For the past decade, the shelter has tried a collaborative approach, Nakuset says. The NWSM has proposed programs and provided tools like cultural manuals for non-Indigenous foster parents who take children into their care, but she says that Batshaw has repeatedly turned down requests for meaningful collaboration and cultural plans for Indigenous children, who are overrepresented in the child welfare system.

“We keep creating these programs and handing them on a silver platter, and it feels like we’re getting really close but then when we are actually sitting down at the table none of the concerns that we see are being brought forward,” says Nakuset.

In the letter to Batshaw, she also raises the concern that complaints about discriminatory remarks by Batshaw social workers were omitted from CIUSSS-ODIM meeting minutes in May and June.

Silenced and unschooled

In Annie’s case, some of the discrimination she faces takes shape in the words she is allowed to speak. To the NWSM, dissuading parents from speaking to their children in their native languages constitutes systemic racism in linguistic form.

Inuit mothers are often afraid to stand up for their right to speak Inuktitut because of the power social workers wield over them, Nakuset explains. Social workers do not typically speak the language or have translators present and incorrectly assume that Inuit families revert to their native tongue to plot escape or suicide.

Attempts to silence Annie mirror reports that prompted an investigation by Quebec’s Human Rights and Youth Rights Commission. The results were released last spring, with the commission finding that informal pressure from CIUSSS-ODIM staff dissuaded Inuit youth from freely speaking in Inuktitut.

Inuit youth were not only being denied the right to express themselves. They were being deprived of a formal education too.

The commission recommended the creation of cultural safety plans and opportunities for Inuit youth to socialize with each other in their language. It also called for access to interpreters to remove cultural and linguistic barriers, echoing the Viens Commission.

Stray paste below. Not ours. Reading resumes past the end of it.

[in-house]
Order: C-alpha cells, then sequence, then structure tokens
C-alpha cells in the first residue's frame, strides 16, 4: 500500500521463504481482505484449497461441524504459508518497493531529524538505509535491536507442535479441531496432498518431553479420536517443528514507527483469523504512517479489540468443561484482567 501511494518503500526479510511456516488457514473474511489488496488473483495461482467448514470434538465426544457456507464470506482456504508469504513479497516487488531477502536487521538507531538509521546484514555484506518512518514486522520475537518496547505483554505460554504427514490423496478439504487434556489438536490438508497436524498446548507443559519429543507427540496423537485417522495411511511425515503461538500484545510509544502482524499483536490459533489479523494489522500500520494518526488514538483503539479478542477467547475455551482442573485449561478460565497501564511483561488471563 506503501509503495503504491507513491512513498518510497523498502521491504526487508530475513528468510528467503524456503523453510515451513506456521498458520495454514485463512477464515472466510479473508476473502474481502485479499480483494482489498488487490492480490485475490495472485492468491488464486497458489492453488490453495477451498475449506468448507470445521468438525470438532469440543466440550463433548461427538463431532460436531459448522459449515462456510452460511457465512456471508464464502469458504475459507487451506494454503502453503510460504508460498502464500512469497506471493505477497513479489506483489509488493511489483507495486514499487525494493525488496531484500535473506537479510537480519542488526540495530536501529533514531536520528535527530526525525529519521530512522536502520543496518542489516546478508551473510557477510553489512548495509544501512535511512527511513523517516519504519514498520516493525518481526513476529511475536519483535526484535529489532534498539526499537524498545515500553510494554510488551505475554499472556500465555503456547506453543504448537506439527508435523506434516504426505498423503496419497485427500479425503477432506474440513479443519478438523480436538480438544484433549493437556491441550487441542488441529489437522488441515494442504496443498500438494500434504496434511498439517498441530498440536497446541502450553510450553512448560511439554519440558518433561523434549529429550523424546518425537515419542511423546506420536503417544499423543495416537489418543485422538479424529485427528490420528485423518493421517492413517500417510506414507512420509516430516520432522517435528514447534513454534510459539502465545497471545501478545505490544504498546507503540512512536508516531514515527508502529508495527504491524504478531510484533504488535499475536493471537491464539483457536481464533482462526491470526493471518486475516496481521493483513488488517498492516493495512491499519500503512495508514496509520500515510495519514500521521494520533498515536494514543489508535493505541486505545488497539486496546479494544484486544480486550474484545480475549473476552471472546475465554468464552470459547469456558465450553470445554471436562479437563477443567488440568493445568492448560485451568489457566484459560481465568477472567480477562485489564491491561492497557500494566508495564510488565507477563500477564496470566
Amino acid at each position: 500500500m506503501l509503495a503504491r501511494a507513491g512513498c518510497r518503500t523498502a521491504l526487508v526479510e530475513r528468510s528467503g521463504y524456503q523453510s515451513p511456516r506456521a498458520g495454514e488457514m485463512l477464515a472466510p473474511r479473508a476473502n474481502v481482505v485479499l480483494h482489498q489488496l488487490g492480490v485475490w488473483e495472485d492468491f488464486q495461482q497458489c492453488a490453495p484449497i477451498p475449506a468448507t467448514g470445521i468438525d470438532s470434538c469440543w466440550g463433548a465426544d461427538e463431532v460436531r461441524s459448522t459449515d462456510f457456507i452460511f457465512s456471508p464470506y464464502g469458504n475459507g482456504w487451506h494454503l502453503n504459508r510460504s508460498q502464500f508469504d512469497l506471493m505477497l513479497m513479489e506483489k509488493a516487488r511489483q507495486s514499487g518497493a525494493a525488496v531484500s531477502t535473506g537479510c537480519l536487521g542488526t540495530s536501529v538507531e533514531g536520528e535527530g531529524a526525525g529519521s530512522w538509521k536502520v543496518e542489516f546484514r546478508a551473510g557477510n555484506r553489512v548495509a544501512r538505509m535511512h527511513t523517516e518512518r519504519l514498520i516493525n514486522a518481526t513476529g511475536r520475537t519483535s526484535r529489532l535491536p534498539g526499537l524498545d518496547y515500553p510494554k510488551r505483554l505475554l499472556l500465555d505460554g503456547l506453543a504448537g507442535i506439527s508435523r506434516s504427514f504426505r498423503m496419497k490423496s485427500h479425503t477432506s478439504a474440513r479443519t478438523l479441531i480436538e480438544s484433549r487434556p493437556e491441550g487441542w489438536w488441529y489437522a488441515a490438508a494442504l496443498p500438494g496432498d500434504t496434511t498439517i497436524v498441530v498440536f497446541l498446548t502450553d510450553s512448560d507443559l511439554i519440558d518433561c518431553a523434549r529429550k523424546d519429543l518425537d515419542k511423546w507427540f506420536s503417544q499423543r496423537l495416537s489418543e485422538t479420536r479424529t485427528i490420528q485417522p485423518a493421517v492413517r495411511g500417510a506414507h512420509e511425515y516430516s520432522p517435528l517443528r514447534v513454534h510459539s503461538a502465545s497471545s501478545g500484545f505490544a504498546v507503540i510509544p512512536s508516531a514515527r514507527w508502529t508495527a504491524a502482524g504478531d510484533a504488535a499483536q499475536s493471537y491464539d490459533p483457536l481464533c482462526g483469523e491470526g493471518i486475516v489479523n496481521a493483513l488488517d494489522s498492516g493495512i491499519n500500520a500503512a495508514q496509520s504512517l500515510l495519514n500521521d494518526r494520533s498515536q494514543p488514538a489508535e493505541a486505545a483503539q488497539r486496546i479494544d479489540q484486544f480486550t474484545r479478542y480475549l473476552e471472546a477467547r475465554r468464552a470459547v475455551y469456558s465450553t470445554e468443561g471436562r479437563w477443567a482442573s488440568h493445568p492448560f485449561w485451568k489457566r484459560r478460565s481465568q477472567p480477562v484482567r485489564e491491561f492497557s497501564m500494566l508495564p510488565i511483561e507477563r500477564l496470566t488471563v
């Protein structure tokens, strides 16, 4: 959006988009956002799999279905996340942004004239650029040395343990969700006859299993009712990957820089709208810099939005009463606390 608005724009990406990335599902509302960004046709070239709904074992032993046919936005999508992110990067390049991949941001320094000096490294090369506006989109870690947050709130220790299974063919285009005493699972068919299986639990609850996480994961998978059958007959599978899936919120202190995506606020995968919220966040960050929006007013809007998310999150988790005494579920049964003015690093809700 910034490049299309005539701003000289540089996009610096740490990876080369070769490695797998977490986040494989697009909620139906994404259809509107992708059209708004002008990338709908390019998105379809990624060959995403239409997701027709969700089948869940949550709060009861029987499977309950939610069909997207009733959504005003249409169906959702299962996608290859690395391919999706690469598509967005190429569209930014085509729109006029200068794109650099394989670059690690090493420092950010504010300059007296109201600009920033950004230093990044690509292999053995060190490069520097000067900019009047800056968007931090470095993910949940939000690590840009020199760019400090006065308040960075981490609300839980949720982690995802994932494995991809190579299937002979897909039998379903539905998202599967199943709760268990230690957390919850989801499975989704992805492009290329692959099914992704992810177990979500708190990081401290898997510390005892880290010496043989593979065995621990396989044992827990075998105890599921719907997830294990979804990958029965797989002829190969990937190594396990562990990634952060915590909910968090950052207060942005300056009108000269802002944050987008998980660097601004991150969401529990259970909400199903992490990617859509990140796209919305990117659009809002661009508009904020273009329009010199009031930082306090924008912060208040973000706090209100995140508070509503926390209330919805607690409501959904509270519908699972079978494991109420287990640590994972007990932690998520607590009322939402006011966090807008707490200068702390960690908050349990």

During the investigation, the commission discovered that Inuit youth were not only being denied the right to express themselves. They were being deprived of a formal education too.

Inuit youth, many of whom receive an English-language education in Nunavik, face administrative hurdles to accessing the same kind of schooling outside the region. The reluctance of youth protection services to take the necessary steps to get the youth into English-language classrooms perpetuates an “exclusion of Inuit children in residential
care from the formal education system as well as a chronic violation of their right to education and to the full development of their human and cultural potential,” wrote the commission.

New chapters of exclusion

As autumn kicks off with debates over language during hearings on Bill 96, which will make provincial laws on French language use stricter, Nakuset is worried about the impact the bill will have on those who are already reluctant to enter hospitals or engage with police officers.

Last week, she testified that such aggressive assimilation measures would further alienate and exclude Indigenous people in urban areas of Quebec and discourage them from seeking essential services, possibly even in life-and-death situations.

“We already know that the people are leaving services that they actually need before Bill 96,” says Nakuset. “What do you think is going to happen afterwards?”

As Quebec society debates how best to protect its own distinct culture, Indigenous communities await cultural safety measures of their own in the youth protection system and beyond.

In the meantime, Annie is holding down a stable job and moving into a bigger apartment. It has a dedicated play area for her daughters, for whenever they are reunited under the same roof.

This article was produced through The Rover, Christopher Curtis’s investigative journalism project with Ricochet.